Sunday, November 6, 2011

Immigrants and "states' rights"

Among the most commonly held misconceptions about immigrants:   They don't pay taxes, they steal jobs, they are criminals, they're a burden on our social safety net.    All four are demonstrably false -- they do pay taxes at the same rates as the rest of us, they create jobs, they are more law abiding than native-born citizens, they tend overall not to rely on social services.    This past week, the Alabama Attorney General actually dared to do something no one has tried to do since 1964 -- challenge the federal government over the validity of a law that on the surface runs afoul of the Civil Rights Act.

Simply stated, since this law -- probably the most anti-immigrant law of any state -- took effect, a lot of parents have been keeping their kids out of school for fear of harassment, even the children of legal immigrants.   The federal Department of Justice wrote a letter requesting school attendance records.   The state AG wrote back demanding to know what authority gives the feds that right.    The response from the feds cites not just the Civil Rights Act but also the Fair Housing Act, the Safe Streets Act, the Fair Labor Standards Act, etc.

Alabama, along with a number of states, seems to be of the opinion it has the right to craft immigration policy.   My research on the subject, limited as it is, indicates there is one -- only one -- federal country on the planet where subnational governments have authority on the inflow of foreign nationals and that country is Canada.   This owes primarily due to the fact that while there are categories of jobs that never change from one province to another such as migrant farmers and lumberjacks, each province may also have different and specific labour demands -- oil and gas workers in Alberta, high tech workers for the auto parts and assembly industries in Ontario and Québec, etc. -- so rightly should have a say in who is the best qualified.  All the other federations have immigration handled by the federal government for the simple reason that most see immigration, quite rightly to an extent, as a law and order issue that affects everyone -- immigration is usually handled, therefore, by the justice department of that country.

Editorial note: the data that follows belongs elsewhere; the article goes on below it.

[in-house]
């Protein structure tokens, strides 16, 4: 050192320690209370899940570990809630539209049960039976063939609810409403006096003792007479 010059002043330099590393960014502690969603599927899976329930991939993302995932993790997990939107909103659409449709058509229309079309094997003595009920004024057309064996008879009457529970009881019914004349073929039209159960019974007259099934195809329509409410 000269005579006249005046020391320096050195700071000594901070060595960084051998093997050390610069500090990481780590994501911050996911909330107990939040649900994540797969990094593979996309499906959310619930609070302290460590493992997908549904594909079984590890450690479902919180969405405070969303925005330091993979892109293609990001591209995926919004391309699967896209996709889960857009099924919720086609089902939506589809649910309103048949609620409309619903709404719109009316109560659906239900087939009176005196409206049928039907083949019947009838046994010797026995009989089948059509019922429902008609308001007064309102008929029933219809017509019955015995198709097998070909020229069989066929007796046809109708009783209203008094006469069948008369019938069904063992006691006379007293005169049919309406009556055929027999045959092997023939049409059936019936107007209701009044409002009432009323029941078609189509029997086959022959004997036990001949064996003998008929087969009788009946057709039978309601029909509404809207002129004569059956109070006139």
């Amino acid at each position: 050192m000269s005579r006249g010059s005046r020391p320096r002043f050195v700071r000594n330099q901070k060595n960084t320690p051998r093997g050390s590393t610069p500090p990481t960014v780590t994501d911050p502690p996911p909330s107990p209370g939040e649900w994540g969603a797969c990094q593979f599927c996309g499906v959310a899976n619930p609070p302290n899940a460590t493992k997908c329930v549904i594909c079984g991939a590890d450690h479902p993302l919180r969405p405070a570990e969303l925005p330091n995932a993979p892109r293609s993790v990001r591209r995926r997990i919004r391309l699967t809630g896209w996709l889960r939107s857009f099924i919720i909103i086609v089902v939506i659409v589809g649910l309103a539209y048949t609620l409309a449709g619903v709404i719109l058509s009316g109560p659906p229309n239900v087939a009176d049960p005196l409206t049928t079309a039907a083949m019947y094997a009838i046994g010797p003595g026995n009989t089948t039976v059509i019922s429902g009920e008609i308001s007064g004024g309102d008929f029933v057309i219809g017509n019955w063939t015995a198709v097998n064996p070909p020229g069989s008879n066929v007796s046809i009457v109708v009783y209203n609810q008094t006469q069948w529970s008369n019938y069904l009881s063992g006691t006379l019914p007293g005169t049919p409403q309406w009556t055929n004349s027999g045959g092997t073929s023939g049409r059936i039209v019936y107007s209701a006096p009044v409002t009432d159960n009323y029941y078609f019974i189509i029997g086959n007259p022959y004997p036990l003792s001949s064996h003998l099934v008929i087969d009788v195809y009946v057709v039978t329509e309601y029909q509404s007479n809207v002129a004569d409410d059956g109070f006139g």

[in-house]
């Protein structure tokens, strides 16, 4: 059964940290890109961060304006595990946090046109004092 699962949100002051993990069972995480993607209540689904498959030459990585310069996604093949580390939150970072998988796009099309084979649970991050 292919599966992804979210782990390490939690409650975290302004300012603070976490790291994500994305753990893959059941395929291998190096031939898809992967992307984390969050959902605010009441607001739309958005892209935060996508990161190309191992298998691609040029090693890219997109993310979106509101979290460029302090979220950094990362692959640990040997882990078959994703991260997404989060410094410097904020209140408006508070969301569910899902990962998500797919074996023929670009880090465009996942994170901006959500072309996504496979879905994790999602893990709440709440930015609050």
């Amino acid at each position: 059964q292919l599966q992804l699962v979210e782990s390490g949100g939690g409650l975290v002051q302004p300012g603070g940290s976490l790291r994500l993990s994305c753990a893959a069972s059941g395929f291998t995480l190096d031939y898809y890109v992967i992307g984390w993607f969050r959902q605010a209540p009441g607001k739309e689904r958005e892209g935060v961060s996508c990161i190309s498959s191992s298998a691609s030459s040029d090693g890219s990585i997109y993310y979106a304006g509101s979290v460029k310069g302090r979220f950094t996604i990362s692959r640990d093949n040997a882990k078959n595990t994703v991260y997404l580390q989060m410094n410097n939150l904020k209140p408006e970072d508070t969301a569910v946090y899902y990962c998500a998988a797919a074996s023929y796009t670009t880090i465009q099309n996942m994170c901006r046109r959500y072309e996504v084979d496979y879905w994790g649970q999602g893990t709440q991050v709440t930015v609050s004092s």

The sense I get is that since it is no longer acceptable to pick on blacks, it's okay to pick on what's left to pick on and that would be those who are "different" than the rest of the population.   Yet there seems to be such hypocrisy.    A racist will think it's perfectly okay to use a racist slur against someone from, say, Mainland China, yet barely a half hour later have takeout at a Chinese food outlet.    Or one will rail against "The Mexicans" but pump gas at a station managed by a Latino.

Rather than lashing out against the feds for "interfering in state affairs" the states should be working with each other as well as the feds to find out the real criminals who may be ripping off migrants who don't know what rights they are entitled to, so those who haven't broken laws can regularize their status, start paying taxes and help all three levels of government with their massive debt loads.    Otherwise, Alabama and other similarly minded states could be facing an economic and travel boycott which winds up hurting everyone, does no one any good, and only exacerbates the problem.    If Lady Liberty could speak, she'd light her torch and fire it with dead aim at the Alabama State Capitol, and with just cause.

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